NRSC Changes Tune on Delaware Race

UPDATED – 11:30 A.M. The National Republican Senatorial Committee, headed by Senator John Cornyn (R-Tex.), released a statement moments ago in support of the Republican Senate nominee Christine O’Donnell. Below is part of the statement:

“I reached out to Christine this morning, and as I have conveyed to all of our nominees, I offered her my personal congratulations and let her know that she has our support. This support includes a check for $42,000 – the maximum allowable donation that we have provided to all of our nominees – which the NRSC will send to her campaign today”

No sooner had conservative insurgent Christine O’Donnell claimed victory in the Republican primary for the U.S. Senate in Delaware last night, than conservatives nationwide began to wonder: will the national GOP establishment, notably the National Republican Senatorial Committee, give assistance to the Tea Party favorite in the fall campaign for Joe Biden’s old Senate seat?

That’s a fair question and one, on the morning after O’Donnell’s upset of moderate-to-liberal Rep. Mike Castle, has yet to be answered.

As it became clear that Castle was going down to O’Donnell, NRSC Executive Director Rob Jesmer issued a one-sentence statement of congratulations to the winner.

Human Events e-mailed Jesmer’s spokesman to ask whether this meant that the Republican Party’s campaign organ for Senate candidates would now come through with full-funding and other assistance to O’Donnell, but, as of this morning, had not received a reply.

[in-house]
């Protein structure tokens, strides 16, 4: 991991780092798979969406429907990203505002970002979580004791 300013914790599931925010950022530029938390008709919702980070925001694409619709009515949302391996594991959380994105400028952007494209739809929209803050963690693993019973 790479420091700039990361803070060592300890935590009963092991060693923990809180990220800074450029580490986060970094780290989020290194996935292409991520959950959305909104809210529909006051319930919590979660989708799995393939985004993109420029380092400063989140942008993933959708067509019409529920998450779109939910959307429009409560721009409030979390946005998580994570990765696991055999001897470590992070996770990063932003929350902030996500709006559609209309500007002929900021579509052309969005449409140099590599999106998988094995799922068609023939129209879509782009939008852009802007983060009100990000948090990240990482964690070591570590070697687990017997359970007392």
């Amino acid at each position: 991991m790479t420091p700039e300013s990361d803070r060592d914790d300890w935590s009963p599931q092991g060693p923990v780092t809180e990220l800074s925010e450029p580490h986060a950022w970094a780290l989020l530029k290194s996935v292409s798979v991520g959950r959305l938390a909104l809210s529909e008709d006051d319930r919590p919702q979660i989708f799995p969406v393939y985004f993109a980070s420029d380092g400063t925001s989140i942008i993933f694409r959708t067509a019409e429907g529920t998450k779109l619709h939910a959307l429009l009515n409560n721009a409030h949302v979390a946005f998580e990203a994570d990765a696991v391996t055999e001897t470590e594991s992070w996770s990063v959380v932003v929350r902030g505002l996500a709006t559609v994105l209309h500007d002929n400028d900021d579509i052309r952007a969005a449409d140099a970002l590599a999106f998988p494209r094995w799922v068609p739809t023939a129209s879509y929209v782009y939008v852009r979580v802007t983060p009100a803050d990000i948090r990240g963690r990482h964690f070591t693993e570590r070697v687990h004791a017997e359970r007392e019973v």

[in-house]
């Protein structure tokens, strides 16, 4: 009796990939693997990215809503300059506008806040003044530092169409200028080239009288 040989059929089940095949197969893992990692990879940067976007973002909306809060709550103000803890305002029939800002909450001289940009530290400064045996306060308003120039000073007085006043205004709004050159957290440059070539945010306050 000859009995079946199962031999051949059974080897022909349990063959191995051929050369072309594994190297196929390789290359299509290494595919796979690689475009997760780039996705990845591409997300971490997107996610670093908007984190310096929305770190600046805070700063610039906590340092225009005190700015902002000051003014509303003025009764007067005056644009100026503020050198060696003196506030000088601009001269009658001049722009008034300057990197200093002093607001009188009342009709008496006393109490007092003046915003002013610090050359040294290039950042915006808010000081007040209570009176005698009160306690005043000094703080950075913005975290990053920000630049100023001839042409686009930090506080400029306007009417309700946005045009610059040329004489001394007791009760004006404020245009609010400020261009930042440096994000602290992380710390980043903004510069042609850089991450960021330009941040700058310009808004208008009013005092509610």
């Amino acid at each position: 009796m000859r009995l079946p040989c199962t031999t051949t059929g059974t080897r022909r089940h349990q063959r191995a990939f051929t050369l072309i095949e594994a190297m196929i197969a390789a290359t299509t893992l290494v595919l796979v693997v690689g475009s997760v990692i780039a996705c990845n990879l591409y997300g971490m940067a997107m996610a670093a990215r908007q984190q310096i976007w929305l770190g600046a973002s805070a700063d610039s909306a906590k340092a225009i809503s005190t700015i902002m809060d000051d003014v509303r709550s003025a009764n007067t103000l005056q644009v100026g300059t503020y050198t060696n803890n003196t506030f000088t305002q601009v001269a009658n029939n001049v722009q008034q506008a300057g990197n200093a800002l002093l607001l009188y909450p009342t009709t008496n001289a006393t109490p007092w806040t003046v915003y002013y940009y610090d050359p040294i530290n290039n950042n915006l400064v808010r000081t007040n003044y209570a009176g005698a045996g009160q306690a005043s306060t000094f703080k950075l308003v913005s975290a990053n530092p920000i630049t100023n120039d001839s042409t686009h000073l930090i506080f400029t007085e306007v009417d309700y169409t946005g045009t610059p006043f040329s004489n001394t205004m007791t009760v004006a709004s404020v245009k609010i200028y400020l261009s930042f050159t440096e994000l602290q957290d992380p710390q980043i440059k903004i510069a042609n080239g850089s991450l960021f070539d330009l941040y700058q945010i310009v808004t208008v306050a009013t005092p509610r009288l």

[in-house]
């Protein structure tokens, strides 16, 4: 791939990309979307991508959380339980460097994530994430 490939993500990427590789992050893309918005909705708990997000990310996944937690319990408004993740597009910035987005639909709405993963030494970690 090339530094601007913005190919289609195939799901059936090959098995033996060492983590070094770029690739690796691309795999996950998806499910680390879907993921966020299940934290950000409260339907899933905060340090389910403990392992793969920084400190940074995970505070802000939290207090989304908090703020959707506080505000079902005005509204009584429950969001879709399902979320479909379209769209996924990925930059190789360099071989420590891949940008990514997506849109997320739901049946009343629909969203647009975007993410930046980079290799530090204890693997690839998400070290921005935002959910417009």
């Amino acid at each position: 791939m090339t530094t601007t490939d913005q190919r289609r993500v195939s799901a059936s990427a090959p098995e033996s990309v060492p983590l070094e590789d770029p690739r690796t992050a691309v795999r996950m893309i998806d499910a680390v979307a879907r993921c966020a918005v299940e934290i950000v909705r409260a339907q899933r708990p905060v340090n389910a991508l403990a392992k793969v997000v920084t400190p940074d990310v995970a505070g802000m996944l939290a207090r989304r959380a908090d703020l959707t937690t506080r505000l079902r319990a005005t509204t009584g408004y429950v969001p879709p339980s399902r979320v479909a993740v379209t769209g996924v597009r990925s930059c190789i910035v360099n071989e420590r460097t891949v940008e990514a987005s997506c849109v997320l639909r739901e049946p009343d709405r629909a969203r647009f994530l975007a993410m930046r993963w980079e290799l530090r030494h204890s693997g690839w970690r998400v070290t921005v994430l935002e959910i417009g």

The question about whether the NRSC would assist O’Donnell in the general election against Democrat and New Castle County Executive Chris Coons was further raised when former Bush White House Counselor Karl Rove made some unusually harsh comments on the Republican nominee.

Appearing on Fox News last night, Rove—who is considered close to NRSC Chairman John Cornyn (R.-Tex.)—referred to questions in the primary about O’Donnell’s financial history and said: “It does conservatives little good to support candidates who, at the end of the day, while they may be conservative in their public statements, do not evince the characteristics of rectitude and truthfulness and sincerity and character the voters are looking for.”

“We were looking at eight to nine seats in the Senate. We’re now looking at seven to eight,” Rove said. “This is not a race we’re going to be able to win.”

Days before the primary, Delaware State GOP Chairman Tom Ross, who had raised the question of O’Donnell’s past of troubled finances, told reporters that Castle had to be nominated and that an O’Donnell nomination would mean a defeat in the fall by a big margin.

Whether he and his national counterparts still believe that now that the primary is over remains to be seen.